If you need lungs, a kidney or even a heart, you can be put on a transplant list, and becoming an organ donor is often as simple as checking a box at the DMV.

However, donating and receiving life-saving organs is a little more complicated for cats and dogs.

While pets often receive bone, soft tissue and cornea allografts for transplantation, the only type of organ transplant available for cats and dogs is a kidney transplant, according to Dr. Lillian Aronson of the University of Pennsylvania's School of Veterinary Medicine, who talked to Vetstreet.

The reason is because any other organ transplant would kill the donor and, unlike with humans, there's no infrastructure or nationwide network in place in the event of sudden pet death.

However, that could be changing.

Donating pet organs

Kansas City, Kansas, is home to relatively new Pet Organ Donation Network, which was established to protect research animals and to provide organs to dogs and cats in need.

The program is the first of its kind, and it connects veterinarians, researchers and pet owners in the Kansas City metro area.

Just like with human donors, when organs can't be used for transplantation, they're sent to research laboratories. Currently, organs used in research are taken from animals raised in labs.

The organs in the Pet Organ Donation Network are often obtained from euthanized animals, and participating pet owners say there's comfort in knowing something positive can come from saying goodbye to a beloved cat or dog.

There's currently no system in place to track donor organs, but the network's website says it hopes to someday connect donors with recipient animals.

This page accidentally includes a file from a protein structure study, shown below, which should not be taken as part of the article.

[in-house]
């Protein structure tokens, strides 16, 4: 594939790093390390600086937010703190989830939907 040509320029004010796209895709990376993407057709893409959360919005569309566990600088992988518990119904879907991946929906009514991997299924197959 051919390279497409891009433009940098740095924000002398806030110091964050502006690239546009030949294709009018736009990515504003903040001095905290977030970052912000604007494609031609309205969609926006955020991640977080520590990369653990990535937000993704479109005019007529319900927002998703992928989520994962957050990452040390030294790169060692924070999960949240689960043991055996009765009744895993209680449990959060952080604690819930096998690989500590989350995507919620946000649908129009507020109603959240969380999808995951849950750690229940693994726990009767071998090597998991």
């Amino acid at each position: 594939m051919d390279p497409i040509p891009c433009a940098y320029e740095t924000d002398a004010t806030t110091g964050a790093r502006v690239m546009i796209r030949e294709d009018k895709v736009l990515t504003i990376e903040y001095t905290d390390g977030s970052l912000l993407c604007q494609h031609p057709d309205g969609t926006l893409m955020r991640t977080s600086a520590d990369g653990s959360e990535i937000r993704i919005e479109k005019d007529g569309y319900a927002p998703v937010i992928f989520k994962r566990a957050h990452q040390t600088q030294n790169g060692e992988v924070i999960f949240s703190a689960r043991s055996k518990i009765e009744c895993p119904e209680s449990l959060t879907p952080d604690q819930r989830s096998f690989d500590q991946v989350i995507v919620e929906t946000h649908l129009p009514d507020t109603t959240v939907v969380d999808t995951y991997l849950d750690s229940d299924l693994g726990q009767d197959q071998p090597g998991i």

How a kidney transplant works

While most organ transplants aren't possible for our four-legged friends, kidney transplants are fairly common, but finding donors can be difficult.

Both dogs and cats can receive a donated kidney, but the procedure is mostly performed on cats because donors and recipients don't have to be related. Only a blood test is required to make sure the felines are a match.

It's more difficult to suppress a dog's immune system, so dogs are more likely to reject a donor kidney unless it comes from a related dog, which can be difficult to find.

Still, just because kidney transplants are easier in cats doesn't make the issue any less complicated.

Kidney donors can be either a cat in the same household or a shelter cat that the owner agrees to adopt after the transplant. Even though the donor cat will live, it's a murky ethical area for some.

"In other countries, such as England, no one would ever consider doing a kidney transplant in pets. Why should you take the kidney out of a healthy pet?" Richard Walshaw, professor of small animal surgery at Michigan State University's College of Veterinary Medicine, told DogChannel.

A donor cat must be young — but at least 1 year old — and healthy, and the recipient must be in good health other than its kidney failure.

Transplants can be pricey, often costing more than $20,000 for surgery, post-operative care, medications and checkups. Once the transplant is complete, the donor will spend a few days in the hospital while the recipient may spend a few a weeks under veterinary care.

After a successful transplant, a recipient will live an average of two to three years — alongside a new companion, if the donor comes from a shelter.

"The owner of the recipient is responsible for adopting the donor cat, so we're saving two cats' lives," Aronson told Vetstreet.

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